Dr. Sabbatini on Promising Therapies in Newly Diagnosed Ovarian Cancer

Paul Sabbatini, MD
Published: Thursday, May 02, 2019



Paul Sabbatini, MD, deputy physician-in-chief for clinical research, Memorial Sloan Kettering Cancer Center, discusses promising therapies in newly diagnosed ovarian cancer.

Immunotherapy has the most potential in this space, Sabbatini says, but it is also the treatment strategy that researchers need to better understand. It is possible that patients with ovarian cancer can be made more susceptible to responding to immunotherapy, but this is still ongoing research. The field has to look beyond single-agent checkpoint inhibitors and toward the potential for combination strategies to turn “cold” tumors into “hot” tumors.

In addition, it is known that PARP inhibitors have transformed the way oncologists approach ovarian cancer, but it is still unknown how to extend their reach. Sabbatini says the field should have data pretty soon about where these drugs fit in and who they work in. Currently, niraparib (Zejula), olaparib (Lynparza), and rucaparib (Rubraca) are FDA-approved as maintenance therapy for patients who have achieved a complete or partial response to platinum-based chemotherapy.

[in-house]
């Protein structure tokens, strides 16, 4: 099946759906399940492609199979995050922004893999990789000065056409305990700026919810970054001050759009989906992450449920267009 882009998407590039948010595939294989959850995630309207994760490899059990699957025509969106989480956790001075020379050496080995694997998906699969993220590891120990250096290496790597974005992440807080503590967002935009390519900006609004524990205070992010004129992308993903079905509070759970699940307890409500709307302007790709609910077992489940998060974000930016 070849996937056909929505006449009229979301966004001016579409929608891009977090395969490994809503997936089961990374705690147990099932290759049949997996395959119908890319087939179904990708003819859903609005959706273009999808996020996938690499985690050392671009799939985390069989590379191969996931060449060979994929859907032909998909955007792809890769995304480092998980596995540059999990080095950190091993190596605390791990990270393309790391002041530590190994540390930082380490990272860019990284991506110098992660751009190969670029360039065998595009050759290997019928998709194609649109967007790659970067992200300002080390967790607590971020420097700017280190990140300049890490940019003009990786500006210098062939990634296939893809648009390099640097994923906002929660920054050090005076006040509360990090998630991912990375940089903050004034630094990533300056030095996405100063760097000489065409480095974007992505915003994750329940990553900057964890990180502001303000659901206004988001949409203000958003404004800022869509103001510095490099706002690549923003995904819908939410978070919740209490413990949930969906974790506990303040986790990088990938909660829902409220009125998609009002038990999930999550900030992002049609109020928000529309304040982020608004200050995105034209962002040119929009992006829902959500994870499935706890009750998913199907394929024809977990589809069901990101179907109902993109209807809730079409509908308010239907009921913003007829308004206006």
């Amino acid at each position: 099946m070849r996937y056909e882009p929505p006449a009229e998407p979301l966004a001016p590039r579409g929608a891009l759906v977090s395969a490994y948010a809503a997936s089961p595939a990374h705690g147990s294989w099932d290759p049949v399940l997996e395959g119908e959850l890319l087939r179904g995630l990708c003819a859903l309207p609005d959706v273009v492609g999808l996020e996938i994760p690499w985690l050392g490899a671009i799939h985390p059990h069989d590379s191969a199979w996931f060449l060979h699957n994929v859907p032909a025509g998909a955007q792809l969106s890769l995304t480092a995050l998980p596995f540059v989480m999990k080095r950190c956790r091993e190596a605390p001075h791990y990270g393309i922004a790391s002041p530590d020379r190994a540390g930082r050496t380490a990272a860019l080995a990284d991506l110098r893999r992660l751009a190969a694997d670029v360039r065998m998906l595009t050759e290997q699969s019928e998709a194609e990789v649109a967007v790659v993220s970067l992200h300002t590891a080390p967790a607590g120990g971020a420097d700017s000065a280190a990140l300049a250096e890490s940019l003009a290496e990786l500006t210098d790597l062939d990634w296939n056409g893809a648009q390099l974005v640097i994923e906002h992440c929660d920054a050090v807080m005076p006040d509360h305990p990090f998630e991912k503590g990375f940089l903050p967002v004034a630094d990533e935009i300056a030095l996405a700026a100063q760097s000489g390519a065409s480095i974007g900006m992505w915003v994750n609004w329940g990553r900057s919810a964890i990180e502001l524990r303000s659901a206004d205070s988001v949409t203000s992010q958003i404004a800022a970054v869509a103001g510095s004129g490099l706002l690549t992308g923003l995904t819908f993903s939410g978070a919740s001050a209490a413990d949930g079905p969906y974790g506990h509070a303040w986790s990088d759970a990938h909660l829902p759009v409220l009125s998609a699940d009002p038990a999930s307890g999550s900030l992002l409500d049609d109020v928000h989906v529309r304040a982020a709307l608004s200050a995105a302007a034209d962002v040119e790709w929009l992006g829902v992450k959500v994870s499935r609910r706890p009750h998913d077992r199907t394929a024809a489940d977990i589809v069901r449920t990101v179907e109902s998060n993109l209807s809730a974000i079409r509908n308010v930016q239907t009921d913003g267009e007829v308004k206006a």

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Paul Sabbatini, MD, deputy physician-in-chief for clinical research, Memorial Sloan Kettering Cancer Center, discusses promising therapies in newly diagnosed ovarian cancer.

Immunotherapy has the most potential in this space, Sabbatini says, but it is also the treatment strategy that researchers need to better understand. It is possible that patients with ovarian cancer can be made more susceptible to responding to immunotherapy, but this is still ongoing research. The field has to look beyond single-agent checkpoint inhibitors and toward the potential for combination strategies to turn “cold” tumors into “hot” tumors.

In addition, it is known that PARP inhibitors have transformed the way oncologists approach ovarian cancer, but it is still unknown how to extend their reach. Sabbatini says the field should have data pretty soon about where these drugs fit in and who they work in. Currently, niraparib (Zejula), olaparib (Lynparza), and rucaparib (Rubraca) are FDA-approved as maintenance therapy for patients who have achieved a complete or partial response to platinum-based chemotherapy.



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